Erviti’s final big stage race sums him up: working his butt off for Enric Mas at the Vuelta a España after a late call-up due to a teammate’s injury. He still finished; across 29 Grand Tours, he’s only DNF’d twice. That’s almost two years of his life spent eating rice every day and waking up in crummy hotels.
He was Mr. Dependable, participating in every Monument at least five times, Roubaix and Flanders on 17 occasions apiece, finishing in the top 10 in both in 2016.
If Imanol Erviti was American, his cult hero status would be assured; his sheer longevity recalls that of someone like George Hincapie, after all. But it feels like spending his time on a Spanish team and only speaking his mother tongue put Erviti in a different orbit for the sport’s international fans, and kept his recognition like that of an underground indie band.
His retirement was duly – if briefly – noted in Spanish media, but hardly further; his near-constant presence in the sport up against a language barrier that neither social media nor translation apps seem able to scale. But those in the know recognize him as one of the 21st century’s strongest, hardiest domestiques.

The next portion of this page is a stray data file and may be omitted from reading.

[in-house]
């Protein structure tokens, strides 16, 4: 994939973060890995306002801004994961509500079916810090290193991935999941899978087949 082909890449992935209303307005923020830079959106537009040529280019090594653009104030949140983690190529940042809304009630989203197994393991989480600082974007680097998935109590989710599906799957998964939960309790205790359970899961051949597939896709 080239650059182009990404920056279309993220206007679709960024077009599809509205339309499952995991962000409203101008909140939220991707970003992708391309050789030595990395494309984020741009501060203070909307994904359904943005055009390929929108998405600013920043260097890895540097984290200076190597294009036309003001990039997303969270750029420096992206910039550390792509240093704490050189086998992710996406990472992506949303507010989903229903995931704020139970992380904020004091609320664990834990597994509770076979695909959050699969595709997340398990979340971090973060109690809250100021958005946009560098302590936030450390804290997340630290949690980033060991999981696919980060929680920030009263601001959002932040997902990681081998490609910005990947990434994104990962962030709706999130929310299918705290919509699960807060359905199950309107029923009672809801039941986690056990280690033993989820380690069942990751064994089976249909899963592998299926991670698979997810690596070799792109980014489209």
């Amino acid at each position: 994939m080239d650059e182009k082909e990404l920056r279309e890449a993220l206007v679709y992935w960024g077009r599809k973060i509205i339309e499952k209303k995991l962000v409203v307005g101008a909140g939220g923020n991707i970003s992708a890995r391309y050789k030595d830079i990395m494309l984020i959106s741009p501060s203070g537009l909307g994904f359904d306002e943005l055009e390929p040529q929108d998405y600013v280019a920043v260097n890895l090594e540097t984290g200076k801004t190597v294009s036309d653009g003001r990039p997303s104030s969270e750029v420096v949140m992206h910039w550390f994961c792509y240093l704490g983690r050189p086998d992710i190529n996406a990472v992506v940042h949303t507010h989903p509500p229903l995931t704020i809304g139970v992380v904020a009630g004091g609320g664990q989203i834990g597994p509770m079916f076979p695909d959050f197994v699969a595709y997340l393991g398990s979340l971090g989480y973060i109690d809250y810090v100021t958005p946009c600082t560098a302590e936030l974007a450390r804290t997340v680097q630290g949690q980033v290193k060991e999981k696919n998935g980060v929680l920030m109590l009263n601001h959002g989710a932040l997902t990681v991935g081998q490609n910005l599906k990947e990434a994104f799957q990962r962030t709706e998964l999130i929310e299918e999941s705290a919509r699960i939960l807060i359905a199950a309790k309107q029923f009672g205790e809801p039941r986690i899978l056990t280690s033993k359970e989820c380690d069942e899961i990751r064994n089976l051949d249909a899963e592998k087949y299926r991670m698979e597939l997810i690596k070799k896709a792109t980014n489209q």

As something of an introvert, he would never shout loudly about what he does. But Erviti is a racer’s racer. “This sport won’t be the same without you,” his teammate Matteo Jorgensen posted underneath the veteran’s Instagram retirement message.
Being a domestique is a gruelling job. “You have to be very honest and generous. That’s key,” Erviti told me in 2019 in an article for Rouleur. “A good worker transmits faith and confidence to his leaders.